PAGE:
Lay Summary: Rett Syndrome is a neurological disorder affecting mainly girls, who exhibit normal development for the first 6-18 months of life, but then manifest a gradual loss of motor skills, social withdrawal, and mental retardation. The cause of this devastating condition is believed to be mutations in a gene called MeCP2. Fascinating recent studies suggest that MeCP2 may control expression of crucial genes responsible for proper maturation of neuronal connections during developmental ‘criticalperiods’. Critical periods are windows of time during infancy and childhood responsible for the fine-tuning of cognitive, motor and sensory systems. If appropriate input is not received at these times, refinement and maturation of neuronal connections do not occur properly.This experience-dependent fine-tuning is called “plasticity”, and we hypothesize that Rett Syndrome patients may suffer from plasticity defects. Our lab has recently shown that a group of genes- MHC Class I- which function in the immune system, are crucial for controlling the extent of neuronal plasticity. Using a strain of mice that lack the MeCP2 gene and display Rett Syndrome symptoms, we will examine if plasticity during visual system critical periods is altered in these mice. Next, we plan to determine if MHC Class I levels are changed in these mutant mice due to the absence of MeCP2. If a modulation in levelsof MHC Class I is seen, we will attempt to reverse Rett Syndrome symptoms by restoring MHC Class I protein levels or signaling via MHCI receptors in mouse brains. These experiments should not only help to illuminate the etiology of Rett Syndrome, but they may also suggest an intriguing link between the neural and immune systems, as well as identify new and promising targets for therapy.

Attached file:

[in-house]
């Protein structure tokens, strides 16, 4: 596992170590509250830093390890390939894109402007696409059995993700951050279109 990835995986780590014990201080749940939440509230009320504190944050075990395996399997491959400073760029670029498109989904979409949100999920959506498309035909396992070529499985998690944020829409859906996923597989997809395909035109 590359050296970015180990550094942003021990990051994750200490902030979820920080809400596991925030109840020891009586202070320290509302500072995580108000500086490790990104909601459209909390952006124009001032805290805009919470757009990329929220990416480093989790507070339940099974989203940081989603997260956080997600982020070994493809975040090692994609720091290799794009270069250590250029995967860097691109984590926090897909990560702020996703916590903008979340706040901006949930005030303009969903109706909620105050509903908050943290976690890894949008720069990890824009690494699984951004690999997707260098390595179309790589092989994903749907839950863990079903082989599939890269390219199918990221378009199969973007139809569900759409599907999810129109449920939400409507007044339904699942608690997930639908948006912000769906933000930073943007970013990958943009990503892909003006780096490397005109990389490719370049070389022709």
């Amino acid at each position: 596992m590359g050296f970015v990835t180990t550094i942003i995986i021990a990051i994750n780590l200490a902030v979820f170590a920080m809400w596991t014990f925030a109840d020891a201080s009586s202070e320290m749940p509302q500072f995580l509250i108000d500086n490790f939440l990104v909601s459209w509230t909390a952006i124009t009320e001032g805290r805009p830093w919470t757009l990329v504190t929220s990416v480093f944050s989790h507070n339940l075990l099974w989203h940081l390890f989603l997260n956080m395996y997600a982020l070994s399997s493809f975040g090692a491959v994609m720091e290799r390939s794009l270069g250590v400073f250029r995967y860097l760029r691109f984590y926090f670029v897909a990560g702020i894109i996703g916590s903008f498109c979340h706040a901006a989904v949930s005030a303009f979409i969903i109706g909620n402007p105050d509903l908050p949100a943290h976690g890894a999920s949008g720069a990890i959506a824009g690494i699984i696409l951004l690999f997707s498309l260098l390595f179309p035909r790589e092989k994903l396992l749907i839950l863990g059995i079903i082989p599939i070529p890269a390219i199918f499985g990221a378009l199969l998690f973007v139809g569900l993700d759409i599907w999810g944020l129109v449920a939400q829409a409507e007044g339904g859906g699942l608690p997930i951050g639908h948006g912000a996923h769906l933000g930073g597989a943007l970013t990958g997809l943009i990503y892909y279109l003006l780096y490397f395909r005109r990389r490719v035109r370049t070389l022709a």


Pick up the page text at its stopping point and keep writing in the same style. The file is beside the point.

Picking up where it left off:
Sweatt, David J., University of Alabama, Birmingham, 2 years, $100,000

Title: MeCP2 in Cognitive Function in the Adult Nervous System

Lay Summary: Rett Syndrome is a neurodevelopmental disorder, the underlying genetic basis of which is mutation/deletion of the MeCP2 gene and resultant disruption of normal MeCP2 function. The mutated gene product is present throughout development but is also present in the fully developed adult CNS. It is unclear if Rett Syndrome is caused exclusively by disruption of MeCP2 function during development, or whether loss of MeCP2 in the mature CNS might also contribute to neurobehavioral and cognitive dysfunction in Rett patients. Indeed, recent data from Adrian Bird’s group has suggested that loss of normal MeCP2 function in the adult nervous system contributes to neurobehavioral dysfunction in Rett Syndrome. Addressing this question is critically important because of the implications for developing potential new treatments for Rett Syndrome. If MeCP2 functions to control cognition in the mature CNS, cognitive dysfunction in Rett Syndrome might in significant part be due to disruption of MeCP2’s actions in the fully developed CNS. A new understanding of the role of MeCP2 in the adult CNS might allow the development of new therapeutic approaches to Rett treatment based on restoration or augmentation of MeCP2 function after CNS development is largely finished.